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A new report finds that millions of potential voters in states that require photo ID at the polls live more than 10 miles from the office that issue IDs. Nearly half a million of these people don't have access to a car or other vehicle. With the new requirements, "it certainly looks and feels like a poll tax," says one voter advocate.

A national Tea Party group is running a TV ad in Wisconsin attacking the two frontrunners in the Republican U.S. Senate primary.
The Club for Growth ad makes no mention of Democratic U.S. Senate candidate Tammy Baldwin. Instead, it goes after former Gov. Tommy Thompson and hedge fund manager Eric Hovde, “On taxes, Hovde's like Thompson, only worse. Club for Growth Action is responsible for the content of this advertising.”
The club has endorsed former Congressman Mark Neumann in the race for Senate. Two polls released this week showed Neumann significantly behind both Thompson and Hovde.
Carrol University Political Science Professor Lily Goren says it's not unusual for a conservative group like the club to get involved in a GOP primary. “This has been going on, to some degree recently, across the country on the Republican side with regards to the Tea Party.”
Democrats have been quick to highlight the disunity among Republicans in the Senate...

A new Marquette University poll shows former Governor Tommy Thompson leading hedge fund manager Eric Hovde by 12-percentage points in the Republican primary for US Senate. It comes on the heels of another poll showing Hovde ahead.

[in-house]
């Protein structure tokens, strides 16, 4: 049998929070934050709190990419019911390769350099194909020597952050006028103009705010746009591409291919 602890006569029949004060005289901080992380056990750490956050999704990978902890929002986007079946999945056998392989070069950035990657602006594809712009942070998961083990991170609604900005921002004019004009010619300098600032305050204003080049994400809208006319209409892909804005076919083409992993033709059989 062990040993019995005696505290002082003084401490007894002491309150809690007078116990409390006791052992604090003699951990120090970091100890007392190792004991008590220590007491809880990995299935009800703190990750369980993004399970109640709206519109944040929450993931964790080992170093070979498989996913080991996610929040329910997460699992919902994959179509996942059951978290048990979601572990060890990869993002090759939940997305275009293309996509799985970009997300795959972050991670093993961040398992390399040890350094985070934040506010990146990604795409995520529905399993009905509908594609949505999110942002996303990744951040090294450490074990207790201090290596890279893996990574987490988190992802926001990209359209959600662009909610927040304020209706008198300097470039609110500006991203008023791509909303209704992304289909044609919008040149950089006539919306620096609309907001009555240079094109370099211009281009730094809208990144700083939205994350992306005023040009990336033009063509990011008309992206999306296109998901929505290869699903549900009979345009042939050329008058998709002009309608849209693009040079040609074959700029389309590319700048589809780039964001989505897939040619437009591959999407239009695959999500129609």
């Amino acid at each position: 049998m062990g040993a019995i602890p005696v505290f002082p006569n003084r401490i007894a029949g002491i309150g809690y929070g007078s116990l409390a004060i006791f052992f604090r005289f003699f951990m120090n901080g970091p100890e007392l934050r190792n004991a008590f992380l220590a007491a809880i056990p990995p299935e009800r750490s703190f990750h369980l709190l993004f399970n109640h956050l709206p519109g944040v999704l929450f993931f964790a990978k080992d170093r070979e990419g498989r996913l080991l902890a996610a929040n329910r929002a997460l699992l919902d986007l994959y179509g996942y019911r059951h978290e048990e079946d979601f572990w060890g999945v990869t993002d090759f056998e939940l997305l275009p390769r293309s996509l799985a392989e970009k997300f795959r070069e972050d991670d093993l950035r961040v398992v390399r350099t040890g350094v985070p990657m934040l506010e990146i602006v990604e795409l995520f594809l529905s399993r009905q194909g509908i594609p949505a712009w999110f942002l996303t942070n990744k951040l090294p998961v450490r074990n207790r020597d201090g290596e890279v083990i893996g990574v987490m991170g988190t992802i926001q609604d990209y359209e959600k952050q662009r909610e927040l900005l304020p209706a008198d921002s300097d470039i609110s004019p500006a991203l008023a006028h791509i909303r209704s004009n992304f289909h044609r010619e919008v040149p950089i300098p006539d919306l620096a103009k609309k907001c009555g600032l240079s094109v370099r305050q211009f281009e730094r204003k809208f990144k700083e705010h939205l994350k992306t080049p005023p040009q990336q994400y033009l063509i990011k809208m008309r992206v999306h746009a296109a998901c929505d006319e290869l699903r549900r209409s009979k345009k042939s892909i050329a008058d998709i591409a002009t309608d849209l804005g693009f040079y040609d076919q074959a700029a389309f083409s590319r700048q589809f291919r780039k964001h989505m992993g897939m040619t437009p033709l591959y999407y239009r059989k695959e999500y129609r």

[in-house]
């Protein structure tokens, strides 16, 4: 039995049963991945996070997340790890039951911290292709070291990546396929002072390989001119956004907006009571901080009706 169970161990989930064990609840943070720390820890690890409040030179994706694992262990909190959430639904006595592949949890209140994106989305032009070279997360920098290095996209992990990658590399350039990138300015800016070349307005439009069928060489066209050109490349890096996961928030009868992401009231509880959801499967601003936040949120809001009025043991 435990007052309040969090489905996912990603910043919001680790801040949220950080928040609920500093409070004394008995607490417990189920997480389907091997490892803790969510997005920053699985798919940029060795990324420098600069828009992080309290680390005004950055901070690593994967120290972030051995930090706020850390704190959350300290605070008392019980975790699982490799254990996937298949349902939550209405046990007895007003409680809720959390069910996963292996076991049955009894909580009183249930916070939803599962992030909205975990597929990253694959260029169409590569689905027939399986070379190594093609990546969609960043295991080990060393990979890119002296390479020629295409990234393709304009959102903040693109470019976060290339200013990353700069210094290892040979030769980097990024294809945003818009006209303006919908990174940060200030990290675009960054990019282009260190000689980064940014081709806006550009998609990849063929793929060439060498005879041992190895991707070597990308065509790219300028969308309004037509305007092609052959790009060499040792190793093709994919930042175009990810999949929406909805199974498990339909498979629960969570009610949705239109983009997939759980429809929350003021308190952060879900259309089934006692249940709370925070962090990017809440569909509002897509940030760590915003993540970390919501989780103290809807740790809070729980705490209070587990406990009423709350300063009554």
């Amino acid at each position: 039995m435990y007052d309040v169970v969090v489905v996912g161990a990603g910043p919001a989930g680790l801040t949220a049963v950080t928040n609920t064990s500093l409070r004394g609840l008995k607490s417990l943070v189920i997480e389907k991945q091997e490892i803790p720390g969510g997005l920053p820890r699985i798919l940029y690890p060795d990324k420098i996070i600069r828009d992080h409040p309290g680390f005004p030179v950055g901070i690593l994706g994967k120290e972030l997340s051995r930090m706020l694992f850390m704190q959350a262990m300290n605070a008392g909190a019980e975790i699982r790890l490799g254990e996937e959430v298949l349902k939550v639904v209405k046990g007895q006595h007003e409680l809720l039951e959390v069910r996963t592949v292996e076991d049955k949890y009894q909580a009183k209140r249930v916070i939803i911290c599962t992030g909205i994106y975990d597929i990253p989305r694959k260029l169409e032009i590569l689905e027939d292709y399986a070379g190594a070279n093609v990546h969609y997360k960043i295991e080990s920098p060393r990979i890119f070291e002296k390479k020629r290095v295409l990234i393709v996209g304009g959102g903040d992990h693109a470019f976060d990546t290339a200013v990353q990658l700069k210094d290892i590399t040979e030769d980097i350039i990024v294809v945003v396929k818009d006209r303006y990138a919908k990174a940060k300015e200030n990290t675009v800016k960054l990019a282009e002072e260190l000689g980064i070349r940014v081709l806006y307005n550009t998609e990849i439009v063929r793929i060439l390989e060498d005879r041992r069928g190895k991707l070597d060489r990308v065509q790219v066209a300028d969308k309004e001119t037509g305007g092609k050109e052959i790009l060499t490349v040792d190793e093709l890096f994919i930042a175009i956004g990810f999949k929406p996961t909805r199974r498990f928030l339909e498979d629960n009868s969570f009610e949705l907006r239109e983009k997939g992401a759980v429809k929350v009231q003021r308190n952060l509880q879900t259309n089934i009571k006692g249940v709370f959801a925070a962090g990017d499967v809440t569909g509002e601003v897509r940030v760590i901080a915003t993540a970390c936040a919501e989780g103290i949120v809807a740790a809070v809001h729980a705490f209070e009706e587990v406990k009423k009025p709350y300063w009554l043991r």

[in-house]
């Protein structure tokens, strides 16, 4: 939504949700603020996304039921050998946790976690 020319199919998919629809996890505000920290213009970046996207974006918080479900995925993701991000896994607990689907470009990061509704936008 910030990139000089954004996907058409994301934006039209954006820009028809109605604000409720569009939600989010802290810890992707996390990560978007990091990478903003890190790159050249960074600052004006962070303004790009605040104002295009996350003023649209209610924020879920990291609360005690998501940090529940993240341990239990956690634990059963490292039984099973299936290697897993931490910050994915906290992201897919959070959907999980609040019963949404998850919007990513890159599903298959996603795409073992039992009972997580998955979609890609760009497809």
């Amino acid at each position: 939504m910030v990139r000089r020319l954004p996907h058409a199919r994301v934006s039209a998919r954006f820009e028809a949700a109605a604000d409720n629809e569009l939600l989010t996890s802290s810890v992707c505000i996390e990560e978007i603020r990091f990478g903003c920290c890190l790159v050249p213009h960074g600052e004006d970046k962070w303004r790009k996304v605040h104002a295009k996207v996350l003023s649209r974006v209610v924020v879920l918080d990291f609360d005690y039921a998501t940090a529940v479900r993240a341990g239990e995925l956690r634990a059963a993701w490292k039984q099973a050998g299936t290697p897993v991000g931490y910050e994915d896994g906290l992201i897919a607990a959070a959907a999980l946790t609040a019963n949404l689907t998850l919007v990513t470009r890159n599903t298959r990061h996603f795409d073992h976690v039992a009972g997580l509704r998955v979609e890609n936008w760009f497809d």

Thompson led Hovde 35-percent to 23-percent in the latest Marquette poll of people likely to vote in the August Republican primary. Former Congressman Mark Neumann was the top choice of 10-percent of those polled while six-percent picked Assembly Speaker Jeff Fitzgerald.
Marquette pollster Charles Franklin says Thompson's numbers were largely unchanged from the same survey taken in June while Hovde made significant gains. "I think on Hovde's side, we're seeing the cumulative effect of a tremendous amount of TV advertising, and advertising that's largely gone unresponded to by other candidates," he says.
Another survey released by the Democratic firm Public Policy Polling had Hovde up by two points over Thompson. Franklin said it wasn't clear why the two polls differed.

One of the Democrats running for the seat being vacated by Congresswoman Tammy Baldwin says he's in it for the long-run and hopes to some day use seniority in congress to benefit Wisconsin.
Assemblyman Mark Pocan told a Wispolitics forum in Madison Tuesday that if he's elected, he'll do his best to work his way up the ladder in Congress, understanding that the longer you're there, the more you can accomplish for your state. "I'm in this for the long-run," he says. "I mean I really, I know when you get to Congress seniority does matter a lot. You know I've been here for 14 years because I got a lot done in those years. I plan on doing that in Congress."
Pocan says it's a lesson he learned in the state legislature, where he was what he calls a "bomb thrower" when he was first elected, but learned to work with other legislators as his career progressed.

A new poll shows a near dead-heat in the Republican primary for U-S Senate between hedge fund manager Eric Hovde and former Governor Tommy Thompson. The survey's release comes as a third Republican, former Congressman Mark Neumann, begins to ramp up his campaign.
The automated survey taken Thursday thru Sunday by the firm Public Policy Polling showed Hovde with a 31-to-29-percent edge over Thompson in a four-way Republican primary. Neumann was the choice of 15-percent of those polled while Assembly Speaker Jeff Fitzgerald was the first pick for nine-percent of respondents.
Public Policy Polling Director Tom Jensen says it shows Hovde has the momentum in this race, but he thinks either Hovde or Thompson could prevail in August. "It shows you that voters' preferences aren't really that firm," he says. "I think that this is probably sort of a soft lead for Hovde."